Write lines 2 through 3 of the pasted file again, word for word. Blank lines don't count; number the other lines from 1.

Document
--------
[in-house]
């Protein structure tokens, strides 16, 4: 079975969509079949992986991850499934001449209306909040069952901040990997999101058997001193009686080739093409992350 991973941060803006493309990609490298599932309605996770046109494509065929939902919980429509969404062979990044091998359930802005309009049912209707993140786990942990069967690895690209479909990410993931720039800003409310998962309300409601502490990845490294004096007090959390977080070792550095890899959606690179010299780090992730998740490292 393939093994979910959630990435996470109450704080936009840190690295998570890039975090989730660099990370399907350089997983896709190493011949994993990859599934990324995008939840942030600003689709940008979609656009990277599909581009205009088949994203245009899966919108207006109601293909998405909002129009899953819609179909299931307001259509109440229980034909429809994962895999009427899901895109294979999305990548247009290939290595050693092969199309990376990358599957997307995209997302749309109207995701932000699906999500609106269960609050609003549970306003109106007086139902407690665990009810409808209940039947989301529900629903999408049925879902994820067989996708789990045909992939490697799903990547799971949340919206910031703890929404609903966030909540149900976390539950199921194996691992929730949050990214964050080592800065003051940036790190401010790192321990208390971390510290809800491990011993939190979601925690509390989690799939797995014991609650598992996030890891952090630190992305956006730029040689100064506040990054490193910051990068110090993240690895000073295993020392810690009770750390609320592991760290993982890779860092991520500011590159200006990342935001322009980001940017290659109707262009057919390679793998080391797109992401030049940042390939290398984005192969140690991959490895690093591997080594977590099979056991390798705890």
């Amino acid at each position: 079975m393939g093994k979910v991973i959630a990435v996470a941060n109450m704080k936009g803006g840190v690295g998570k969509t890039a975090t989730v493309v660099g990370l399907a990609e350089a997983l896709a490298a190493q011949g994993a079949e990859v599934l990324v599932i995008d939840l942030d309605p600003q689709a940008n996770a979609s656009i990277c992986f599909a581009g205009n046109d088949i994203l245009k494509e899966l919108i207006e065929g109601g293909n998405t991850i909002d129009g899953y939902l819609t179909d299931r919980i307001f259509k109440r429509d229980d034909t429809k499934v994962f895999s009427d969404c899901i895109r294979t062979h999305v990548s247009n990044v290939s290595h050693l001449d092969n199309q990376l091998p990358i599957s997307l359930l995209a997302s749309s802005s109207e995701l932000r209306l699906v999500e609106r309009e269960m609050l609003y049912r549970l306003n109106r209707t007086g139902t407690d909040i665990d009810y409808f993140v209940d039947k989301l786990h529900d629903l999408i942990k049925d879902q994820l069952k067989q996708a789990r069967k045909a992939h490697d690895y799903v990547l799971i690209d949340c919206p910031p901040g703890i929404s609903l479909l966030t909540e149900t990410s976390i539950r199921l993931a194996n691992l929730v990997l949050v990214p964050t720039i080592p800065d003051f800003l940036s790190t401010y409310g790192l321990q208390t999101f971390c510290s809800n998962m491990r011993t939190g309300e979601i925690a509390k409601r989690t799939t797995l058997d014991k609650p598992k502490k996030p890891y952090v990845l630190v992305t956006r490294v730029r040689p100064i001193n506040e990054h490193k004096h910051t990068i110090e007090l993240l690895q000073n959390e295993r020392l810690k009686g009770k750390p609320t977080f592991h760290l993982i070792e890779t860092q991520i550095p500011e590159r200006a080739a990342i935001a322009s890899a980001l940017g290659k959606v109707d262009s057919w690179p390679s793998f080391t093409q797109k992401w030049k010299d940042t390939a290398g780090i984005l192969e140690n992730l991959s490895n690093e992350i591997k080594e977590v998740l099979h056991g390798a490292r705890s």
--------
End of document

């Protein structure tokens, strides 16, 4: 079975969509079949992986991850499934001449209306909040069952901040990997999101058997001193009686080739093409992350 991973941060803006493309990609490298599932309605996770046109494509065929939902919980429509969404062979990044091998359930802005309009049912209707993140786990942990069967690895690209479909990410993931720039800003409310998962309300409601502490990845490294004096007090959390977080070792550095890899959606690179010299780090992730998740490292 393939093994979910959630990435996470109450704080936009840190690295998570890039975090989730660099990370399907350089997983896709190493011949994993990859599934990324995008939840942030600003689709940008979609656009990277599909581009205009088949994203245009899966919108207006109601293909998405909002129009899953819609179909299931307001259509109440229980034909429809994962895999009427899901895109294979999305990548247009290939290595050693092969199309990376990358599957997307995209997302749309109207995701932000699906999500609106269960609050609003549970306003109106007086139902407690665990009810409808209940039947989301529900629903999408049925879902994820067989996708789990045909992939490697799903990547799971949340919206910031703890929404609903966030909540149900976390539950199921194996691992929730949050990214964050080592800065003051940036790190401010790192321990208390971390510290809800491990011993939190979601925690509390989690799939797995014991609650598992996030890891952090630190992305956006730029040689100064506040990054490193910051990068110090993240690895000073295993020392810690009770750390609320592991760290993982890779860092991520500011590159200006990342935001322009980001940017290659109707262009057919390679793998080391797109992401030049940042390939290398984005192969140690991959490895690093591997080594977590099979056991390798705890």
């Amino acid at each position: 079975m393939g093994k979910v991973i959630a990435v996470a941060n109450m704080k936009g803006g840190v690295g998570k969509t890039a975090t989730v493309v660099g990370l399907a990609e350089a997983l896709a490298a190493q011949g994993a079949e990859v599934l990324v599932i995008d939840l942030d309605p600003q689709a940008n996770a979609s656009i990277c992986f599909a581009g205009n046109d088949i994203l245009k494509e899966l919108i207006e065929g109601g293909n998405t991850i909002d129009g899953y939902l819609t179909d299931r919980i307001f259509k109440r429509d229980d034909t429809k499934v994962f895999s009427d969404c899901i895109r294979t062979h999305v990548s247009n990044v290939s290595h050693l001449d092969n199309q990376l091998p990358i599957s997307l359930l995209a997302s749309s802005s109207e995701l932000r209306l699906v999500e609106r309009e269960m609050l609003y049912r549970l306003n109106r209707t007086g139902t407690d909040i665990d009810y409808f993140v209940d039947k989301l786990h529900d629903l999408i942990k049925d879902q994820l069952k067989q996708a789990r069967k045909a992939h490697d690895y799903v990547l799971i690209d949340c919206p910031p901040g703890i929404s609903l479909l966030t909540e149900t990410s976390i539950r199921l993931a194996n691992l929730v990997l949050v990214p964050t720039i080592p800065d003051f800003l940036s790190t401010y409310g790192l321990q208390t999101f971390c510290s809800n998962m491990r011993t939190g309300e979601i925690a509390k409601r989690t799939t797995l058997d014991k609650p598992k502490k996030p890891y952090v990845l630190v992305t956006r490294v730029r040689p100064i001193n506040e990054h490193k004096h910051t990068i110090e007090l993240l690895q000073n959390e295993r020392l810690k009686g009770k750390p609320t977080f592991h760290l993982i070792e890779t860092q991520i550095p500011e590159r200006a080739a990342i935001a322009s890899a980001l940017g290659k959606v109707d262009s057919w690179p390679s793998f080391t093409q797109k992401w030049k010299d940042t390939a290398g780090i984005l192969e140690n992730l991959s490895n690093e992350i591997k080594e977590v998740l099979h056991g390798a490292r705890s």